"...Sources tell NBC News that there are conflicting reports of the events of Monday night and that the final inferno may have in fact been a cover for a botched rescue effort. The FBI, however, has refused comment on whether there is any evidence to support claims of external activity. The Brotherhood of Mutants, which had previously threatened to take action if the conviction was not overturned, has not claimed any involvement or responsibility.
"The death of the mutant known only as Rusty ends the latest chapter in the continuing saga of assimilating mutants into the population and whether our laws can, in fact, be applied to them... When we return, your tax dollars at work or going to seed? How the Department of Housing and Urban Development is spending millions on gardening supplies."
Friday morning in Central Park was almost as busy as a weekend. There were joggers, dog-walkers, tourists, uneven parades of Montessori classes in their matching pinafores and neat trousers, mothers with strollers, and business types ranting into cell phones as if all of Manhattan needed to overhear their conversations. A colorfully-dressed man roller-bladed by holding an old-school boombox blasting rap music, swaying to the beat.
Nobody knew that one of the planet's most dangerous men moved among them in disguise, as oblivious to his own true nature as they were.
It had been two weeks since Xavier had brought Piotr here to see Magneto, to show Piotr that he wasn't dead, was instead enduring a punishment he'd probably consider worse than death were he to understand what had happened. Magneto, leader of the Brotherhood of Mutants and openly dismissive of homo sapiens' right to exist, was now a mirror image of what he'd once been. He now believed himself to be Erik, human since birth and a man whose only unusual ability seemed to be the sort of unending patience and goodwill that was required to care for disabled children. Disabled human children.
Never say Xavier was not completely bereft of irony or a sense of humor, however perverse.
It had been two weeks, but it felt like much longer. Piotr'd been deeply shaken by the brief interaction with Erik, an unease that had lasted until it had been shunted aside in favor of everything that had happened before, during, and after the botched rescue of Rusty. And now almost a week after they'd flown back from Colorado, defeated and dejected, Piotr was now revisiting the scene of an earlier crime.
He didn't know how much of his troubled thoughts were visible to anyone back at the mansion, up to and including Jean and Xavier. They had all been out of sorts after Gatling's disaster and if either of the house telepaths could sense that that wasn't all that was bothering him, they hadn't said anything to him. There'd been team meetings and mandatory team meals, as if Xavier was trying to get them to bond in some other way beyond shared failure. But it hadn't worked; instead of dissipating the dark cloud that hung over them, it let them pool their resources and sustain it. And the rest of the time? It was as it always was, at least of late - the two couples pairing off and leaving him to tend to Bobby, who didn't need as much cosseting as he once had but still needed to hear that there was nothing he could've done, repeated until he believed it. Especially because the natural counterbalance of fire and ice meant that Bobby believed that he should have been able to stop it all by himself.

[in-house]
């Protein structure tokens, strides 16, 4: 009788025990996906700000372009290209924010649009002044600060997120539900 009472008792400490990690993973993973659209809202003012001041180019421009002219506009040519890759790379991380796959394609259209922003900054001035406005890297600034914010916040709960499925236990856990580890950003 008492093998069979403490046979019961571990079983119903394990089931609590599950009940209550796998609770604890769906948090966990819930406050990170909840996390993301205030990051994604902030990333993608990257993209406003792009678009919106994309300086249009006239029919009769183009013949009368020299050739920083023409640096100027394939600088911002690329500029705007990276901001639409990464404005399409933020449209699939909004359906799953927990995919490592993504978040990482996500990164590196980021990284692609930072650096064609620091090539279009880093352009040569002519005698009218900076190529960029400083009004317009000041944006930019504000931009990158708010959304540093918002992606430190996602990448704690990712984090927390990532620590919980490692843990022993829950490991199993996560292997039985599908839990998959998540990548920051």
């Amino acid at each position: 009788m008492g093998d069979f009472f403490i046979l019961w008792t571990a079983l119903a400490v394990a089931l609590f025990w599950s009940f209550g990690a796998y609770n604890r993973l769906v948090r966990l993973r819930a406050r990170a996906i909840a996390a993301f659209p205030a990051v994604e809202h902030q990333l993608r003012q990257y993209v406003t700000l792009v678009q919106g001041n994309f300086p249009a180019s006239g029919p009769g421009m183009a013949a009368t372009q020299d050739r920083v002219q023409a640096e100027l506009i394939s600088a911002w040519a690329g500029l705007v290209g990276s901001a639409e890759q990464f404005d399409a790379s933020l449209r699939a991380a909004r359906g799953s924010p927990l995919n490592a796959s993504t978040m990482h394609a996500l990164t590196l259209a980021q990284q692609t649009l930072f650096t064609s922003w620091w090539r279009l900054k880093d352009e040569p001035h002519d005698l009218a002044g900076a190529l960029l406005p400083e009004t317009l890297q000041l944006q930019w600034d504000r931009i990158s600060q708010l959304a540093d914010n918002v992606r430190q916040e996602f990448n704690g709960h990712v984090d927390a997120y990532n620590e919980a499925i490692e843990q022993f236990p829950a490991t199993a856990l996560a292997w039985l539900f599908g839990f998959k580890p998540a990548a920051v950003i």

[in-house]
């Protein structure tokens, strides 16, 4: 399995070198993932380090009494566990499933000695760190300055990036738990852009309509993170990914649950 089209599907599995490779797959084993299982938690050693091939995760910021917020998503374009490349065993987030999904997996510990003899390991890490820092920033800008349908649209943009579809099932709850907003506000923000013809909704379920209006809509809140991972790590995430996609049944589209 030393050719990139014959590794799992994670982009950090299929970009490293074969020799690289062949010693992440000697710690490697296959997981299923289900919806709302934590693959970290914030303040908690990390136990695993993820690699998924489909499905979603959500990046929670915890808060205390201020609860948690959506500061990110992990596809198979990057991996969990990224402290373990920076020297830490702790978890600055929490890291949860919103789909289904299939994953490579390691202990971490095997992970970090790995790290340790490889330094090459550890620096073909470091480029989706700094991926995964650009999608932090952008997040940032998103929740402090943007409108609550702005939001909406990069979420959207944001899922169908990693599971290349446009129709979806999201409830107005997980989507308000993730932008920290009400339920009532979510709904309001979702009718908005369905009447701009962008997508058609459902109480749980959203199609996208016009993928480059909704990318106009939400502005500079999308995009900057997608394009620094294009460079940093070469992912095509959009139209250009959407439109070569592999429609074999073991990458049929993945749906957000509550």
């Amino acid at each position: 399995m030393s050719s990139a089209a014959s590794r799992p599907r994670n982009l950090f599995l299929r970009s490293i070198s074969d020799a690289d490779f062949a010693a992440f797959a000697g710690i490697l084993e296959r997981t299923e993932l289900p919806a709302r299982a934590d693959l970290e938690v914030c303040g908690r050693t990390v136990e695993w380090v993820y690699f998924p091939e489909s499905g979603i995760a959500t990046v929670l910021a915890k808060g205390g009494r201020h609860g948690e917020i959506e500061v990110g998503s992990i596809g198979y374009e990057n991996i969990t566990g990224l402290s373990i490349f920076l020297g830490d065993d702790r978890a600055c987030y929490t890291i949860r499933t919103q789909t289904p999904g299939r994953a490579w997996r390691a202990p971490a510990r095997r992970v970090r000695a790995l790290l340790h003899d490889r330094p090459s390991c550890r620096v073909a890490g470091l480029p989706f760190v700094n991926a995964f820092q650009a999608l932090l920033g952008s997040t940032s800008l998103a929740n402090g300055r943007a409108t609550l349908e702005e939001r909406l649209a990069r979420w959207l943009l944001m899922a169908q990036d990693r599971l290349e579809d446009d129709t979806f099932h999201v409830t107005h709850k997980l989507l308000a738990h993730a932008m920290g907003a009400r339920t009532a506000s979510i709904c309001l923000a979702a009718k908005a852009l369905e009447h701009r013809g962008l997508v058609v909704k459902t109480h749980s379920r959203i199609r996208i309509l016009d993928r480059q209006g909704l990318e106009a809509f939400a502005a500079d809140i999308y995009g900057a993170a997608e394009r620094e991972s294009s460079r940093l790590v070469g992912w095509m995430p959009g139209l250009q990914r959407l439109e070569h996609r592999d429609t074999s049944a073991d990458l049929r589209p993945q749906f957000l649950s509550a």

Eventually, though, Peter could feel his own resources drain toward empty. He'd put himself down on the 'not in for dinner' list. Xavier's only comment was to tell him to be careful and to take a hotel room in the city instead of trying to return to Westchester.
Piotr hadn't needed a room. On his second stop of the night, a small club in Chelsea that hadn't yet hit the big time, he had met a beautiful Polish boy who had an apartment nearby and a roommate that was out of town. Krzysztof wasn't his usual type - too slender, too fem - but that had been part of the reason he'd said yes in the first place, why instead of looking for someone strong enough to take him he had gone looking for someone who could withstand being taken. And Krzysztof had been that, yet too wrapped up in his own pleasure to be anything more. Nor should he have been.
While it had been a good night, the release had been only temporary, only physical. Piotr had woken up this morning bothered not only by the disorientation of waking up in a stranger's bed, but also by the knowledge that he had done nothing to solve his problems. The sex had been a distraction, an avoidance. The miasma he had run from had not dissipated; it was just another day older and thicker.
And so he had gently turned down Krzysztof's offer of a breakfast in bed and instead showered and left, picking up a bagel and coffee at a Greek diner on 23rd and walking north. He'd stayed on Ninth to avoid Times Square, pretending he didn't know where he was headed but not believing the lie. Even once he was in Central Park, where the closed system of paths meant that there were only so many places he could go and not find himself headed back to the world outside. Nonetheless, he hadn't even realized he was back by the Sheep Meadow until he saw a Frisbee fly by. It had been a blue one, not the red one that Magneto had been playing with, but it had been enough. He had found the first unoccupied bench facing the lawn and sat down, accepting that this is where he had been going to all along.
That had been an hour ago and Piotr had not moved since then except to shoo away some aggressive pigeons interested in staking a claim on the remainder of his bagel.
Why had Xavier brought him to see Magneto? Had it been a show of trust or merely a display of power? What could Piotr do with the information and what did Xavier think he would do with it? Xavier was not a lawyer, but he operated in the same fashion and never asked a question he didn't already know the answer to. As they had all witnessed in the plane over Gatling.